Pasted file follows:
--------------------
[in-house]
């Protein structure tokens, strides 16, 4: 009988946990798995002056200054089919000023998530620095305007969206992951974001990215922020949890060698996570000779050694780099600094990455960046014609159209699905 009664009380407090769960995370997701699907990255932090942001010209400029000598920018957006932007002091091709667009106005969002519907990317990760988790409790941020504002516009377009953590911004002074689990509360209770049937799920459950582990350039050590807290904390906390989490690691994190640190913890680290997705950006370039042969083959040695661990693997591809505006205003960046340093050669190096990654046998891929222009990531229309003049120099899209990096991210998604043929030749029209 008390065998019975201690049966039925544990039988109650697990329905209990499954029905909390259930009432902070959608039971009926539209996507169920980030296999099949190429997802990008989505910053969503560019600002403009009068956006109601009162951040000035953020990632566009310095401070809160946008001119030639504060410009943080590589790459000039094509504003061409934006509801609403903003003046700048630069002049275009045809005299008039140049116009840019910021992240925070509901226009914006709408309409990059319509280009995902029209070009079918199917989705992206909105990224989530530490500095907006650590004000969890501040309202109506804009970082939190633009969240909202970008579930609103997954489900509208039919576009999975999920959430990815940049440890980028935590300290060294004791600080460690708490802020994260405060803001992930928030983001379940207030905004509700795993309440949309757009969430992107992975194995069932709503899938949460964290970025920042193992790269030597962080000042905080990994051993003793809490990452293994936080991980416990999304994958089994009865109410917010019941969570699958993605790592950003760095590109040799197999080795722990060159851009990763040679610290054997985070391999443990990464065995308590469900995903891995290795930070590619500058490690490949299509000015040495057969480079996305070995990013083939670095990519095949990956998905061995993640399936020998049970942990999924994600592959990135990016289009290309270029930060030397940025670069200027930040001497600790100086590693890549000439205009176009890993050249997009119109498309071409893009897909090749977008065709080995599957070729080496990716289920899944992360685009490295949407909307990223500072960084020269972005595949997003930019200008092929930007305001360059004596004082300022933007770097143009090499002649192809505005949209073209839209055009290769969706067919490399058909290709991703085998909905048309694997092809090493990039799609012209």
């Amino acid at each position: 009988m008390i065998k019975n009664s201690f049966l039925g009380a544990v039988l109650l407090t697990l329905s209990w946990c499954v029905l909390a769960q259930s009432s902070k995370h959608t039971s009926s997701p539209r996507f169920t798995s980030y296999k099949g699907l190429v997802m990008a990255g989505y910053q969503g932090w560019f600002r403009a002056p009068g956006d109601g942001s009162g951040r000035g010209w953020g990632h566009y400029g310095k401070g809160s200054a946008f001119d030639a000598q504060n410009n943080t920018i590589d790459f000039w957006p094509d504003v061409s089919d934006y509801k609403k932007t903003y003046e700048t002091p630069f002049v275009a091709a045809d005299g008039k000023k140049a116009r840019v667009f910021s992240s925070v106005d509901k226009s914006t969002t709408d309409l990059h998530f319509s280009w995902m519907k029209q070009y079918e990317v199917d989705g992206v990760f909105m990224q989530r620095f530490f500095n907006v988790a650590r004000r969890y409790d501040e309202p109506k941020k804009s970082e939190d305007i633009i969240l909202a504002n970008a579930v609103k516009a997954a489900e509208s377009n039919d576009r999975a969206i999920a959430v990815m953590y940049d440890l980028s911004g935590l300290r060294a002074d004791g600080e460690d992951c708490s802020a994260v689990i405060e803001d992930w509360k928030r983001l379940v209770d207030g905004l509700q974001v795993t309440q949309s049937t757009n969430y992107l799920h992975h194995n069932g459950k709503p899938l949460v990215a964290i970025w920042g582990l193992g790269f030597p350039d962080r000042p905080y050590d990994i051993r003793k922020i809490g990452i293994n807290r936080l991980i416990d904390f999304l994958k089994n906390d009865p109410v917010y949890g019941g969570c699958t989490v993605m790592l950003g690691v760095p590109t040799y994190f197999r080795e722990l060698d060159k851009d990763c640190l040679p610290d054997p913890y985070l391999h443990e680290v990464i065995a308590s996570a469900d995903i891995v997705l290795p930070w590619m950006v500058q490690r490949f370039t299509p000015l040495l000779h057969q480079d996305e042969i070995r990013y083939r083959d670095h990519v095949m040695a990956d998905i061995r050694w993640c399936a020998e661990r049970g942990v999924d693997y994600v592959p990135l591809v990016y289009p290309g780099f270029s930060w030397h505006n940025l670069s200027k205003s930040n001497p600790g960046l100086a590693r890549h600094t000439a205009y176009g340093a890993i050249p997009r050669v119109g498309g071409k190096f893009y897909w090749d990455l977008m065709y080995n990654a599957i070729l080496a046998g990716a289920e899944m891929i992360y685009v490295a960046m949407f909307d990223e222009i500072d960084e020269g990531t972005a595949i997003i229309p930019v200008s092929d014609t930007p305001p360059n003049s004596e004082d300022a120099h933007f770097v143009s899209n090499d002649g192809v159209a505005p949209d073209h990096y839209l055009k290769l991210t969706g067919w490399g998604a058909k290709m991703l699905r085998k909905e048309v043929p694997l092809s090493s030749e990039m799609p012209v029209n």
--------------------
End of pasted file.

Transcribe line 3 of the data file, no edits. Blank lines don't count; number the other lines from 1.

């Amino acid at each position: 009988m008390i065998k019975n009664s201690f049966l039925g009380a544990v039988l109650l407090t697990l329905s209990w946990c499954v029905l909390a769960q259930s009432s902070k995370h959608t039971s009926s997701p539209r996507f169920t798995s980030y296999k099949g699907l190429v997802m990008a990255g989505y910053q969503g932090w560019f600002r403009a002056p009068g956006d109601g942001s009162g951040r000035g010209w953020g990632h566009y400029g310095k401070g809160s200054a946008f001119d030639a000598q504060n410009n943080t920018i590589d790459f000039w957006p094509d504003v061409s089919d934006y509801k609403k932007t903003y003046e700048t002091p630069f002049v275009a091709a045809d005299g008039k000023k140049a116009r840019v667009f910021s992240s925070v106005d509901k226009s914006t969002t709408d309409l990059h998530f319509s280009w995902m519907k029209q070009y079918e990317v199917d989705g992206v990760f909105m990224q989530r620095f530490f500095n907006v988790a650590r004000r969890y409790d501040e309202p109506k941020k804009s970082e939190d305007i633009i969240l909202a504002n970008a579930v609103k516009a997954a489900e509208s377009n039919d576009r999975a969206i999920a959430v990815m953590y940049d440890l980028s911004g935590l300290r060294a002074d004791g600080e460690d992951c708490s802020a994260v689990i405060e803001d992930w509360k928030r983001l379940v209770d207030g905004l509700q974001v795993t309440q949309s049937t757009n969430y992107l799920h992975h194995n069932g459950k709503p899938l949460v990215a964290i970025w920042g582990l193992g790269f030597p350039d962080r000042p905080y050590d990994i051993r003793k922020i809490g990452i293994n807290r936080l991980i416990d904390f999304l994958k089994n906390d009865p109410v917010y949890g019941g969570c699958t989490v993605m790592l950003g690691v760095p590109t040799y994190f197999r080795e722990l060698d060159k851009d990763c640190l040679p610290d054997p913890y985070l391999h443990e680290v990464i065995a308590s996570a469900d995903i891995v997705l290795p930070w590619m950006v500058q490690r490949f370039t299509p000015l040495l000779h057969q480079d996305e042969i070995r990013y083939r083959d670095h990519v095949m040695a990956d998905i061995r050694w993640c399936a020998e661990r049970g942990v999924d693997y994600v592959p990135l591809v990016y289009p290309g780099f270029s930060w030397h505006n940025l670069s200027k205003s930040n001497p600790g960046l100086a590693r890549h600094t000439a205009y176009g340093a890993i050249p997009r050669v119109g498309g071409k190096f893009y897909w090749d990455l977008m065709y080995n990654a599957i070729l080496a046998g990716a289920e899944m891929i992360y685009v490295a960046m949407f909307d990223e222009i500072d960084e020269g990531t972005a595949i997003i229309p930019v200008s092929d014609t930007p305001p360059n003049s004596e004082d300022a120099h933007f770097v143009s899209n090499d002649g192809v159209a505005p949209d073209h990096y839209l055009k290769l991210t969706g067919w490399g998604a058909k290709m991703l699905r085998k909905e048309v043929p694997l092809s090493s030749e990039m799609p012209v029209n």